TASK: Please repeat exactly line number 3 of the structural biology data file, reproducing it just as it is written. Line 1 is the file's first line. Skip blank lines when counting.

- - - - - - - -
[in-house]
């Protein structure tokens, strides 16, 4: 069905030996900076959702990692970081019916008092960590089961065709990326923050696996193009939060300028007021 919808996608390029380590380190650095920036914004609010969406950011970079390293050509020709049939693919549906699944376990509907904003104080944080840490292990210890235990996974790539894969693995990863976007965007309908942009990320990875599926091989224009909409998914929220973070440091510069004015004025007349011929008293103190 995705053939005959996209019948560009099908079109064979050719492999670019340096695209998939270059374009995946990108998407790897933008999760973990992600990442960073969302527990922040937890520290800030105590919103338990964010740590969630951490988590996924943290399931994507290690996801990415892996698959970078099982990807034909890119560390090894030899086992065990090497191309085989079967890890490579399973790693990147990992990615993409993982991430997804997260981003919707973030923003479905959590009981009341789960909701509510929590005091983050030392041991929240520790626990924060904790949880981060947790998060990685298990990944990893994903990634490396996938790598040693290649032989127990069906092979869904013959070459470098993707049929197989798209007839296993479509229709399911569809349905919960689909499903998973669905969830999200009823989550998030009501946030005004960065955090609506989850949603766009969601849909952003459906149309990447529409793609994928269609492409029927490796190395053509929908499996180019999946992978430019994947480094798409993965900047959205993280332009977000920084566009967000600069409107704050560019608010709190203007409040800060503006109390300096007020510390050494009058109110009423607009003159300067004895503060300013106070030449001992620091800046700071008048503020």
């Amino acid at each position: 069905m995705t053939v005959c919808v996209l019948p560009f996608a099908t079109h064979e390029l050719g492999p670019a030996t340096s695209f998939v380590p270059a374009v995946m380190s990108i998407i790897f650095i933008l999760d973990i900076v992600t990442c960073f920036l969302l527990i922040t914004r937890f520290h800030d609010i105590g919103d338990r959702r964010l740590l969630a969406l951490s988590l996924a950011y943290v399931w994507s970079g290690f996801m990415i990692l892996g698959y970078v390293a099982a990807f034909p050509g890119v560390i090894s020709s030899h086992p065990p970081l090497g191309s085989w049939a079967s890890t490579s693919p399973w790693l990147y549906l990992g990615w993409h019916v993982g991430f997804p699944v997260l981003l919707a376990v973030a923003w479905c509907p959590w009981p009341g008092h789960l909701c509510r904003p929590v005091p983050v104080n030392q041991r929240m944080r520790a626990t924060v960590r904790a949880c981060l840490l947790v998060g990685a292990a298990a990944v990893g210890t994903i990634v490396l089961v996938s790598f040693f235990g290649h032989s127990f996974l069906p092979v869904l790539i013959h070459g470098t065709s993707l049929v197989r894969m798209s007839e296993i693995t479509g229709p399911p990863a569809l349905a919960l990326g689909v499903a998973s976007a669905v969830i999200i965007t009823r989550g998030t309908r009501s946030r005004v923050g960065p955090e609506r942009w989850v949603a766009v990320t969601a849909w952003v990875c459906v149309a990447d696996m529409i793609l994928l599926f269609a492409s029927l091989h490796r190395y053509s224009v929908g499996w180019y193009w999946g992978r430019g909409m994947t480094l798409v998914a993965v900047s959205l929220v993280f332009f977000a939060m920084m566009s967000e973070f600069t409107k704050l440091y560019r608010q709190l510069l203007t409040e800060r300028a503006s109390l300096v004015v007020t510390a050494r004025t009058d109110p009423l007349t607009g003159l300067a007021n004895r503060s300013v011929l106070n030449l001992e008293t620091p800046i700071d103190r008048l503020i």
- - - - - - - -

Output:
């Amino acid at each position: 069905m995705t053939v005959c919808v996209l019948p560009f996608a099908t079109h064979e390029l050719g492999p670019a030996t340096s695209f998939v380590p270059a374009v995946m380190s990108i998407i790897f650095i933008l999760d973990i900076v992600t990442c960073f920036l969302l527990i922040t914004r937890f520290h800030d609010i105590g919103d338990r959702r964010l740590l969630a969406l951490s988590l996924a950011y943290v399931w994507s970079g290690f996801m990415i990692l892996g698959y970078v390293a099982a990807f034909p050509g890119v560390i090894s020709s030899h086992p065990p970081l090497g191309s085989w049939a079967s890890t490579s693919p399973w790693l990147y549906l990992g990615w993409h019916v993982g991430f997804p699944v997260l981003l919707a376990v973030a923003w479905c509907p959590w009981p009341g008092h789960l909701c509510r904003p929590v005091p983050v104080n030392q041991r929240m944080r520790a626990t924060v960590r904790a949880c981060l840490l947790v998060g990685a292990a298990a990944v990893g210890t994903i990634v490396l089961v996938s790598f040693f235990g290649h032989s127990f996974l069906p092979v869904l790539i013959h070459g470098t065709s993707l049929v197989r894969m798209s007839e296993i693995t479509g229709p399911p990863a569809l349905a919960l990326g689909v499903a998973s976007a669905v969830i999200i965007t009823r989550g998030t309908r009501s946030r005004v923050g960065p955090e609506r942009w989850v949603a766009v990320t969601a849909w952003v990875c459906v149309a990447d696996m529409i793609l994928l599926f269609a492409s029927l091989h490796r190395y053509s224009v929908g499996w180019y193009w999946g992978r430019g909409m994947t480094l798409v998914a993965v900047s959205l929220v993280f332009f977000a939060m920084m566009s967000e973070f600069t409107k704050l440091y560019r608010q709190l510069l203007t409040e800060r300028a503006s109390l300096v004015v007020t510390a050494r004025t009058d109110p009423l007349t607009g003159l300067a007021n004895r503060s300013v011929l106070n030449l001992e008293t620091p800046i700071d103190r008048l503020i």